A potential future for indie bookselling

Just quick post regarding this item in today’s Shelf Awareness:

“The French National Book Centre awarded more than 400 independent bookstores the new three-year quality label. Bookseller.com reported that booksellers ‘had to respond to a number of criteria to qualify for the LIR, or librairies indépendantes de référence. These included deriving at least half their turnover from the sale of books, proof of independence, diversity of stock, the quality of staff and services, and a strong programme of events.

‘In exchange, they are entitled to exoneration from the payroll tax, or taxe professionnelle (TP), that is levied by local authorities, starting from next year. The label, which was officially launched last April, was one of the proposals in the ‘Plan Livre’ that was adopted by the cabinet in November 2007 to bolster the book business.'”

Ever since someone told me that in Switzerland, booksellers are required to be certified, I’ve been thinking that US booksellers should hop on the bandwagon. (NB: I have no idea if that’s actually true about the certification, but it got the wheels turning anyway.)

Bookselling, in our culture and for the average person, is a retail job. A slightly more interesting retail job, and maybe even a cool one? Certainly. But it’s also a job you take while finishing your MFA. There is very little professional credibility in working full-time for a bookstore outside of the book industry.

Now, you and I and the lamppost know that this is ridiculous. Most people in bookselling are woefully over-educated, and in addition, have a strange skillset that makes them good at their job. We tend to know too much about a few select types of books (collections of 18th century love letters, Russian literature of the mid-1970s, books about the cultivation of oranges, etc). We also tend to know enough to get by while talking about almost any book, and enough to bullshit when talking about the rest. Some of this we learned while completing useless bachelor’s degrees, but the rest we obtained honestly, through hours and days and weeks of time logged behind the counter and on the floor, the way you learn any trade.

So I think we should have a certificate or something, I don’t know what. A school. A quality label. Whatever! Something that would make materially clear what we already know to be true. Would it be very hard to quantify what makes a good bookstore and a good bookseller? Probably. Would it lead to squabbling? Almost certainly. But it’d be worth it, I think.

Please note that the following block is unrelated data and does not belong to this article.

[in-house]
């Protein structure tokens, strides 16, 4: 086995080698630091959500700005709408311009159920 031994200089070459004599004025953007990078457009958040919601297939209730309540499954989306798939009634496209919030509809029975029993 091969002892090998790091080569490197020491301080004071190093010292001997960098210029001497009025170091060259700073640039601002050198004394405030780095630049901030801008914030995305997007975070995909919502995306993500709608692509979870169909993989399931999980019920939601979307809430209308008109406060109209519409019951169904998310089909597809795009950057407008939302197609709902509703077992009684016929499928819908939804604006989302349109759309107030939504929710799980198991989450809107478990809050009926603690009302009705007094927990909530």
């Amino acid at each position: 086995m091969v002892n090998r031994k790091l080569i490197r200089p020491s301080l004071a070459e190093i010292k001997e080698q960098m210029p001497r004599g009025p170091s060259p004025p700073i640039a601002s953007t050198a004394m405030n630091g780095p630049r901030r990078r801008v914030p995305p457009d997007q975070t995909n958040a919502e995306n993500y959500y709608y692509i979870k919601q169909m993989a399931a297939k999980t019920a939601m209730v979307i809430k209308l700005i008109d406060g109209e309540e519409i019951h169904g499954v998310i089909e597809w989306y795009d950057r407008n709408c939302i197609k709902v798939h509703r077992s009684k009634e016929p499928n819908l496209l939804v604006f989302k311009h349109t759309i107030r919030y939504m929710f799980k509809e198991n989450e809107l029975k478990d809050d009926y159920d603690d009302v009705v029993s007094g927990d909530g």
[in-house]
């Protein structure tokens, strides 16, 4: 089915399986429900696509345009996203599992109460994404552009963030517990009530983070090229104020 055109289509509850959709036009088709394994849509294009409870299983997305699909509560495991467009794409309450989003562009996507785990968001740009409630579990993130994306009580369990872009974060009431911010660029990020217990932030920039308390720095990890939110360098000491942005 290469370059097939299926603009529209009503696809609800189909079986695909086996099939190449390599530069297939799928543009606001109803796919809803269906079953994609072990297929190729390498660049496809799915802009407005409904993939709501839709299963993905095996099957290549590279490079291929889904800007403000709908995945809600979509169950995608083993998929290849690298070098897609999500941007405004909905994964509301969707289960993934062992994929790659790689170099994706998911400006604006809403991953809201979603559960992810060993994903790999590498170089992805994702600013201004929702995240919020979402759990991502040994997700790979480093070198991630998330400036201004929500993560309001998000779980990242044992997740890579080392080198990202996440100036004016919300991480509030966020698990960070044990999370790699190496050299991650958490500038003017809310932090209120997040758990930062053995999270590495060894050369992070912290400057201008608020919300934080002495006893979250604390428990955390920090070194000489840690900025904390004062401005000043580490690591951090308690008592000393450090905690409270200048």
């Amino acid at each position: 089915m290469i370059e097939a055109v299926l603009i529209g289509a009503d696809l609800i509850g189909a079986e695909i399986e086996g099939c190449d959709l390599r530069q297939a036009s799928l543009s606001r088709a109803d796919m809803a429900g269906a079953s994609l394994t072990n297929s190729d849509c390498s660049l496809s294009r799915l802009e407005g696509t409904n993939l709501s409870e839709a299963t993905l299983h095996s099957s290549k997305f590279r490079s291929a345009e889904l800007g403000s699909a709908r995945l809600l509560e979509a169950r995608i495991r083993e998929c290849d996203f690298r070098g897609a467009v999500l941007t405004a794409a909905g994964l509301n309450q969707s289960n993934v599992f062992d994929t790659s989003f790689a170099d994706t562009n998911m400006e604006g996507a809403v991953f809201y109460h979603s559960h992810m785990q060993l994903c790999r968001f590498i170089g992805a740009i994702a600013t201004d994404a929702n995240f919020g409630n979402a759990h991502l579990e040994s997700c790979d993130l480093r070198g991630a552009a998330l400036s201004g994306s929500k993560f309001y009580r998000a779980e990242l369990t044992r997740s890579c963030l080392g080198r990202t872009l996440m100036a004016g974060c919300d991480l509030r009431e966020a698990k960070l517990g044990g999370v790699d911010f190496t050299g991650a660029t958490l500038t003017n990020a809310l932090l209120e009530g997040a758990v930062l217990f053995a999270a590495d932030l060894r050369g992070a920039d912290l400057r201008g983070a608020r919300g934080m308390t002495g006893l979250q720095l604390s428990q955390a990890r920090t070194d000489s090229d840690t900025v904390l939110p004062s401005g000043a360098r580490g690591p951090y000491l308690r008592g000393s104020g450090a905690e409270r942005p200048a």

This is all scrabble-dash, though. What do you think? Would people be reassured to see a pretty certificate in a frame when they walked in the shop? Could it lead to a greater awareness of the greatest asset of the indie bookseller—knowledge—which currently does not seem to resonate with the wider public? Discuss.

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6 comments so far

  1. Harriett on

    Certificate? Like another master’s degree to add to the collection? Who cares. But if it brings relief from payroll tax? — or occupancy tax or property tax or any kind of tax — hell yeah! Sign me up! 🙂

  2. Kelly on

    The European bookseller delegation who came to BEA told me about the certificate program in Switzerland…I tried to find info about it online, but no luck. Def. an idea for further discussion. Would be interesting to look at other retail professions with certificate programs of some sort?

  3. Robert Sindelar on

    I like it as a way to acknowledge that independent bookstores(that match certain criteria) provide cultural, social and even economic benefits to their communities that most “for-profit” retail does not. They are arts and cultural institutions. So a certificate that would provide types of tax relief? It makes a lot of sense. Has ABA ever discussed this as a serious idea?

  4. Doret on

    I have mastered the art of BS working at a bookstore for so long.

    I don’t think a certificate is needed, plus the book industry can’t afford it.

    However it would be nice if more customers respected what good booksellers can do.

  5. Tess on

    It seems like a bookselling certificate would be about as helpful as a bartending certificate:looks great on a resume, but no practical value in the real world.

    I really like the idea of a National Book Centre though. Let’s get on that.

  6. David on

    I agree that the certificate itself is not a big deal, but what jumped out at me is that the certified stores are exempt from sales tax. If indie stores in New York were able to gain such an exemption, it would be like a 9% discount and would help to even the playing field with the chains, who enjoy economies of scale and other advantages that indies do not.

    I wonder if this is something IBNYC could make happen, at least for Indie Bookstore Week in November.


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